By Raina Telgemeier

Graphix. 224 pp. $12.99

Reviewed by Michael Cavna

The graphic novelist who first cracked the best-seller list by writing about her teeth has turned her focus to another part of her body, her stomach. It’s yes, a gutsy move — and one that pays off.

Many young readers were introduced to Raina Telgemeier through Smile, her 2010 autobiographical tale of the dental misadventures of her youth. Her hit follow-ups included Sisters, another true story from her Bay Area upbringing.

Now Telgemeier completes her personal trilogy with Guts, which chronicles her battles with anxiety while growing up, including bouts of nausea and fear of potentially disagreeable foods.

Winningly on exhibit again in Guts is Telgemeier’s warm honesty. She writes and draws her phobias and insecurities with knowing humor. It’s an appealing approach that has made her a best-selling, brand-name author among middle-grade readers. Millions of students snap up what at least one media outlet has dubbed a “Telgememoir.”

In Guts, young Raina, the sensitive avatar on the page, has become a richly developed character. Her expressive eyes help readers empathize with her challenges, which in Guts include gripping her belly and fleeing the scene — panic-attack moments that Telgemeier poignantly depicts in ripples of deep, queasy green.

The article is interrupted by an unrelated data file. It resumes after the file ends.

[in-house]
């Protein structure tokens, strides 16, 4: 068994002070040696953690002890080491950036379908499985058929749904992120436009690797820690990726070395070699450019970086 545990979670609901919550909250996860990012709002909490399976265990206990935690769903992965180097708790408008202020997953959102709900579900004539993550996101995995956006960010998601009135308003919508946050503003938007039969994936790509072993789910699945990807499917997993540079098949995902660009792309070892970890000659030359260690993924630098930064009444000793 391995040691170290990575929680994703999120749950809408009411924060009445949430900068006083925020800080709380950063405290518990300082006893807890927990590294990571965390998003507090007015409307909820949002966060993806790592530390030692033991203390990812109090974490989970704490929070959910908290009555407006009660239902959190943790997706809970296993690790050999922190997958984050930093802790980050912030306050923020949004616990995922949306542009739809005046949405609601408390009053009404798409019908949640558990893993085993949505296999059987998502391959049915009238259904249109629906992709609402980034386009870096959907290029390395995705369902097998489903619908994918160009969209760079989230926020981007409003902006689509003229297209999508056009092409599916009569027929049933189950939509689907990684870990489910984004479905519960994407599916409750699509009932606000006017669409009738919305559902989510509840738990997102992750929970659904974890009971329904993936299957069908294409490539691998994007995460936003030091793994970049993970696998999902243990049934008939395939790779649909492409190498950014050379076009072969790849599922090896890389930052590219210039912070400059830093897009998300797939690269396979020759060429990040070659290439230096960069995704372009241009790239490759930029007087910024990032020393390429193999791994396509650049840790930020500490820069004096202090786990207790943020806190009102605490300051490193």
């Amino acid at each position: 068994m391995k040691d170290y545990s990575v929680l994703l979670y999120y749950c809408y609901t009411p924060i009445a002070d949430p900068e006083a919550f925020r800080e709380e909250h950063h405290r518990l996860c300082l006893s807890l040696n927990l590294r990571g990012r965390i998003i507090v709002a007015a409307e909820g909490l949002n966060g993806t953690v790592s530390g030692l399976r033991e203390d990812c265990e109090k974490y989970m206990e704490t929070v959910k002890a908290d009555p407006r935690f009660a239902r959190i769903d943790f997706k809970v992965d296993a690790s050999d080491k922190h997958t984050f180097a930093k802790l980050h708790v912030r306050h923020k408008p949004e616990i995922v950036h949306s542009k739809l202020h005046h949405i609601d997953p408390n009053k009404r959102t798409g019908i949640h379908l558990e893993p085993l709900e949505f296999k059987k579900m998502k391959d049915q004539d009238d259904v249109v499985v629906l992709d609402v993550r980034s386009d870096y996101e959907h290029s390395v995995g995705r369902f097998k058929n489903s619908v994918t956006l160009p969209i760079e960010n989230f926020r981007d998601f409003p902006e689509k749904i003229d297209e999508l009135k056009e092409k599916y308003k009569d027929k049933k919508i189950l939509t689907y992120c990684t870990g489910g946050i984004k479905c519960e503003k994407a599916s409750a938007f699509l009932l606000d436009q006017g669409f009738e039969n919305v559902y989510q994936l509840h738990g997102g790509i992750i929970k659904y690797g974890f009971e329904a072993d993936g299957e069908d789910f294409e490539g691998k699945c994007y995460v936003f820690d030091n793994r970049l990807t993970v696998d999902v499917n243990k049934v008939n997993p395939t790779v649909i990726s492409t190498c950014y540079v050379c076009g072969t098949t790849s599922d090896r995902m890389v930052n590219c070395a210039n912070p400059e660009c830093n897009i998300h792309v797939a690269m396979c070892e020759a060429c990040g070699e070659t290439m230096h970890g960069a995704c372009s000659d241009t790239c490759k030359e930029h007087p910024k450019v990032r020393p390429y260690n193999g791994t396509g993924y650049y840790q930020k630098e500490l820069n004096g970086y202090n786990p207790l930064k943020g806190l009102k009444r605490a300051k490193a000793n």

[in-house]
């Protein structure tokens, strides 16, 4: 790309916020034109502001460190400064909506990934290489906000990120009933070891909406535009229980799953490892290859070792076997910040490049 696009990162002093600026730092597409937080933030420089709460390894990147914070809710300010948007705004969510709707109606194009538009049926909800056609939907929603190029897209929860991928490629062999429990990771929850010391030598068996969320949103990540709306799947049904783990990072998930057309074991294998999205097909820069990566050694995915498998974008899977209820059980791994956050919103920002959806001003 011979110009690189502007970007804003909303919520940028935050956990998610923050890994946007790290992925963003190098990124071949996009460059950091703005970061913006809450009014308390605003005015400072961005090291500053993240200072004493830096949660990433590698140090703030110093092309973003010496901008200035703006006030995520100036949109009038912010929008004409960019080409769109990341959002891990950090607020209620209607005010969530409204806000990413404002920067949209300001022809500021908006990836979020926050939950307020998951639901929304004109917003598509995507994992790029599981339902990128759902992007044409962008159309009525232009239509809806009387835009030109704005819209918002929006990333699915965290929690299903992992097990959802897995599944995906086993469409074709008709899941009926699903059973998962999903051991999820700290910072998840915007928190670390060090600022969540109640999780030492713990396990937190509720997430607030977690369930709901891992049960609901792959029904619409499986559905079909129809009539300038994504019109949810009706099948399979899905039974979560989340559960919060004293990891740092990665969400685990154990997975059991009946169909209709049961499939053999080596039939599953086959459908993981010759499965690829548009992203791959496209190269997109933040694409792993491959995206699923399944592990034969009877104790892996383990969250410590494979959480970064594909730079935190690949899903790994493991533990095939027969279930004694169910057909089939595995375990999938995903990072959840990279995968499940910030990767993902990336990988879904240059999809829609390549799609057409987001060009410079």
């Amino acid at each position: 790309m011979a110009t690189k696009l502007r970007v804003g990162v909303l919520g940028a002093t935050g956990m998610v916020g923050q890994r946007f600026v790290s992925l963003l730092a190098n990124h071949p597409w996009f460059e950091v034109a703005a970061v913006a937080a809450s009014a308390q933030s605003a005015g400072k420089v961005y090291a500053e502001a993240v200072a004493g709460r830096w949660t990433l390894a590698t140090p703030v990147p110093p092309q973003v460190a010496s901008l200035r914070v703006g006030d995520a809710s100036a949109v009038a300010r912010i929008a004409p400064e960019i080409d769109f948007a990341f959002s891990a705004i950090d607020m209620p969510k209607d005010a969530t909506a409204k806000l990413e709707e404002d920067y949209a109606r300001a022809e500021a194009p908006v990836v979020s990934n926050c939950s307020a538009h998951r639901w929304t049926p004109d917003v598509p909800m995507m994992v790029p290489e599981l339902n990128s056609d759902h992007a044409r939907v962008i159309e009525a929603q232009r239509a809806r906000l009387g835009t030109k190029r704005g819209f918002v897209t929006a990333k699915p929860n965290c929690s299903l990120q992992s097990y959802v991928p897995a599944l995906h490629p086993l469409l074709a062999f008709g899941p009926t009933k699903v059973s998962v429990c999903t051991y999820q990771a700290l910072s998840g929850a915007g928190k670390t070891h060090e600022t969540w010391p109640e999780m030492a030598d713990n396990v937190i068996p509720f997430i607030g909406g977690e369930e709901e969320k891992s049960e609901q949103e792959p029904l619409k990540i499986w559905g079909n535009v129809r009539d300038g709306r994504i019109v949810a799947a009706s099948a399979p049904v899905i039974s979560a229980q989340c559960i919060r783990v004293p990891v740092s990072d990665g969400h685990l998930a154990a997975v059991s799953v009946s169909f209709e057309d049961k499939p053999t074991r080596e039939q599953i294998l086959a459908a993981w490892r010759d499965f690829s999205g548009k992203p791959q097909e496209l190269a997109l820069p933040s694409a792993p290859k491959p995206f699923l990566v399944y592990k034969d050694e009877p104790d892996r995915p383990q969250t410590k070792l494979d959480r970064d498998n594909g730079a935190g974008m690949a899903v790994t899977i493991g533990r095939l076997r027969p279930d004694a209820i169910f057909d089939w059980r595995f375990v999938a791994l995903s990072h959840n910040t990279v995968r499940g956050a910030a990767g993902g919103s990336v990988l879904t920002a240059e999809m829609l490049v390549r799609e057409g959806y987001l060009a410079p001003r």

Amid Raina’s stomach woes, Guts also delivers on a Telgemeier trademark: capturing the universal experience of navigating the ever-tenuous social structure at school. Friendship triangles and false perceptions heighten the classroom and cafeteria drama.

Raina eventually goes to therapy to treat her anxiety, and these sessions are handled with a deft sensitivity in which young readers, perhaps facing similar fears, can find comfort. It's an accomplishment that renders the book a must-get for not only school librarians, but also clinicians who treat children. (Telgemeier writes in the afterword of the various therapies she has used, further destigmatizing such treatment for school-age readers.)

Best of all, Guts — a story not only of sore tummies, but also of courage and intestinal fortitude — should prove to be a conversation-starter between children and adults. There are too few such graphic novels in the YA market. Guts holds reassuring lessons for any kid facing down fears and the people who love them.

Cavna wrote this for the Washington Post, where it first appeared.